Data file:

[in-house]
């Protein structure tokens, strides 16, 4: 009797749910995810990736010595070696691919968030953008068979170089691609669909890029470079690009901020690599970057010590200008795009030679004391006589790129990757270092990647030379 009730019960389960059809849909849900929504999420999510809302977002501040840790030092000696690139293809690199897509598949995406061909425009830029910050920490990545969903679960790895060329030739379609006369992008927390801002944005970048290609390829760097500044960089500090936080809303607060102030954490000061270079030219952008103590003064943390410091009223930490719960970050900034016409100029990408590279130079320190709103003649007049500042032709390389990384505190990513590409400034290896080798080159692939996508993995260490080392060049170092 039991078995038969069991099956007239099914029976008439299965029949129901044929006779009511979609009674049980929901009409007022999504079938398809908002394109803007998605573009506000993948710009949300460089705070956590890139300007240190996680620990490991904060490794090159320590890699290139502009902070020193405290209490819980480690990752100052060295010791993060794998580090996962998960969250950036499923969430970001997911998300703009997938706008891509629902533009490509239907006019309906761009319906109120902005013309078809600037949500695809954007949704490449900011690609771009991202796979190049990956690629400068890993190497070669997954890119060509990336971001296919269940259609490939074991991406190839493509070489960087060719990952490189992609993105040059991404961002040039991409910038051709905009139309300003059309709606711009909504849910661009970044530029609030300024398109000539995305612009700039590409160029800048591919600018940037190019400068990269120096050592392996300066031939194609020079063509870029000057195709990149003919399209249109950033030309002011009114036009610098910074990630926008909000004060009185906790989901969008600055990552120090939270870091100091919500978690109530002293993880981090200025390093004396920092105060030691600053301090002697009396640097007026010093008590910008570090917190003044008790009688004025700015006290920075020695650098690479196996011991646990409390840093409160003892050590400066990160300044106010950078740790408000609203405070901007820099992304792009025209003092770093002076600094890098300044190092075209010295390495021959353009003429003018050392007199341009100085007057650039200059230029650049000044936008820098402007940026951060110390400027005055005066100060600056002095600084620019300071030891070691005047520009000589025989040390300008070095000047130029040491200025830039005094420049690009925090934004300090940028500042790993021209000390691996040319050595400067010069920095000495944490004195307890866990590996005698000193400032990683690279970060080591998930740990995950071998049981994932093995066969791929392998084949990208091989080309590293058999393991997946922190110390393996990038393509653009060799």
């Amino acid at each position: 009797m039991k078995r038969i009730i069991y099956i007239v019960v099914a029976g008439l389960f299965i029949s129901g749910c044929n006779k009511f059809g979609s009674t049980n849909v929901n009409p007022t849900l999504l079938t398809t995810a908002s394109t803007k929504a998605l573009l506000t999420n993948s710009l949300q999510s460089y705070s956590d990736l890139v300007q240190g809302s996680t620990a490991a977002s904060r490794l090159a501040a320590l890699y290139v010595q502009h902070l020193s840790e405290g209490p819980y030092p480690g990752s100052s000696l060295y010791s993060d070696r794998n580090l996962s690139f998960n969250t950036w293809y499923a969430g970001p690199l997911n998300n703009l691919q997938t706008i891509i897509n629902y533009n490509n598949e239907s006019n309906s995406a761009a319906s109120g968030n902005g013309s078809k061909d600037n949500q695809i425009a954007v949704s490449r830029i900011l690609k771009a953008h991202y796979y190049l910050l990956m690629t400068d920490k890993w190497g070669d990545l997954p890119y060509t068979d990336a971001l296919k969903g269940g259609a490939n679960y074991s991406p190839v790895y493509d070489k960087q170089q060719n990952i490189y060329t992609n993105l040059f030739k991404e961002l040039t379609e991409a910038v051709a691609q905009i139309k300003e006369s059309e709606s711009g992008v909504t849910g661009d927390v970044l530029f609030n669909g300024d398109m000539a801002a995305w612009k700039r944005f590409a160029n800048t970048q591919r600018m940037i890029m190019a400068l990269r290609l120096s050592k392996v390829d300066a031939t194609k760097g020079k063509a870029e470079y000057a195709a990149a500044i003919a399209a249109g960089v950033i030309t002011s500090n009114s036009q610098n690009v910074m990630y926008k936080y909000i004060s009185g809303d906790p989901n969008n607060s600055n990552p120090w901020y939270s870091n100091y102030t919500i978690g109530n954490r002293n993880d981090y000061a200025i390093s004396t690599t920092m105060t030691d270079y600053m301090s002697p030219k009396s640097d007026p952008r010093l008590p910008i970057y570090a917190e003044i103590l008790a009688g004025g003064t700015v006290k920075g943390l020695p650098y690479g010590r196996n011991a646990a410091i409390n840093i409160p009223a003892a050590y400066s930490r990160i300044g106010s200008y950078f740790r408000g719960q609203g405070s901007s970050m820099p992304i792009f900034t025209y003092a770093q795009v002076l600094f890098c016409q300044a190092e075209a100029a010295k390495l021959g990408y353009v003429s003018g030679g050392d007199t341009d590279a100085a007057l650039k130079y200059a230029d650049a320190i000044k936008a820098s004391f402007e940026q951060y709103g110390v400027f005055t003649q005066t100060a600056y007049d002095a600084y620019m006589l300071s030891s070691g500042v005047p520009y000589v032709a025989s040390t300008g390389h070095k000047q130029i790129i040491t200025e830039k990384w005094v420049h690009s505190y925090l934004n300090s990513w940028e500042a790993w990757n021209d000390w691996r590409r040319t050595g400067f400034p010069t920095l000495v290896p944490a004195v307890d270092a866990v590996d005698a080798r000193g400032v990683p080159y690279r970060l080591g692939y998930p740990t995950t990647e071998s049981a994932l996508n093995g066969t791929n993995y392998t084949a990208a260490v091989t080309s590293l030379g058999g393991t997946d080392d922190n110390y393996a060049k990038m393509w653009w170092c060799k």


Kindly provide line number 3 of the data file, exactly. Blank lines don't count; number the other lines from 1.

């Amino acid at each position: 009797m039991k078995r038969i009730i069991y099956i007239v019960v099914a029976g008439l389960f299965i029949s129901g749910c044929n006779k009511f059809g979609s009674t049980n849909v929901n009409p007022t849900l999504l079938t398809t995810a908002s394109t803007k929504a998605l573009l506000t999420n993948s710009l949300q999510s460089y705070s956590d990736l890139v300007q240190g809302s996680t620990a490991a977002s904060r490794l090159a501040a320590l890699y290139v010595q502009h902070l020193s840790e405290g209490p819980y030092p480690g990752s100052s000696l060295y010791s993060d070696r794998n580090l996962s690139f998960n969250t950036w293809y499923a969430g970001p690199l997911n998300n703009l691919q997938t706008i891509i897509n629902y533009n490509n598949e239907s006019n309906s995406a761009a319906s109120g968030n902005g013309s078809k061909d600037n949500q695809i425009a954007v949704s490449r830029i900011l690609k771009a953008h991202y796979y190049l910050l990956m690629t400068d920490k890993w190497g070669d990545l997954p890119y060509t068979d990336a971001l296919k969903g269940g259609a490939n679960y074991s991406p190839v790895y493509d070489k960087q170089q060719n990952i490189y060329t992609n993105l040059f030739k991404e961002l040039t379609e991409a910038v051709a691609q905009i139309k300003e006369s059309e709606s711009g992008v909504t849910g661009d927390v970044l530029f609030n669909g300024d398109m000539a801002a995305w612009k700039r944005f590409a160029n800048t970048q591919r600018m940037i890029m190019a400068l990269r290609l120096s050592k392996v390829d300066a031939t194609k760097g020079k063509a870029e470079y000057a195709a990149a500044i003919a399209a249109g960089v950033i030309t002011s500090n009114s036009q610098n690009v910074m990630y926008k936080y909000i004060s009185g809303d906790p989901n969008n607060s600055n990552p120090w901020y939270s870091n100091y102030t919500i978690g109530n954490r002293n993880d981090y000061a200025i390093s004396t690599t920092m105060t030691d270079y600053m301090s002697p030219k009396s640097d007026p952008r010093l008590p910008i970057y570090a917190e003044i103590l008790a009688g004025g003064t700015v006290k920075g943390l020695p650098y690479g010590r196996n011991a646990a410091i409390n840093i409160p009223a003892a050590y400066s930490r990160i300044g106010s200008y950078f740790r408000g719960q609203g405070s901007s970050m820099p992304i792009f900034t025209y003092a770093q795009v002076l600094f890098c016409q300044a190092e075209a100029a010295k390495l021959g990408y353009v003429s003018g030679g050392d007199t341009d590279a100085a007057l650039k130079y200059a230029d650049a320190i000044k936008a820098s004391f402007e940026q951060y709103g110390v400027f005055t003649q005066t100060a600056y007049d002095a600084y620019m006589l300071s030891s070691g500042v005047p520009y000589v032709a025989s040390t300008g390389h070095k000047q130029i790129i040491t200025e830039k990384w005094v420049h690009s505190y925090l934004n300090s990513w940028e500042a790993w990757n021209d000390w691996r590409r040319t050595g400067f400034p010069t920095l000495v290896p944490a004195v307890d270092a866990v590996d005698a080798r000193g400032v990683p080159y690279r970060l080591g692939y998930p740990t995950t990647e071998s049981a994932l996508n093995g066969t791929n993995y392998t084949a990208a260490v091989t080309s590293l030379g058999g393991t997946d080392d922190n110390y393996a060049k990038m393509w653009w170092c060799k």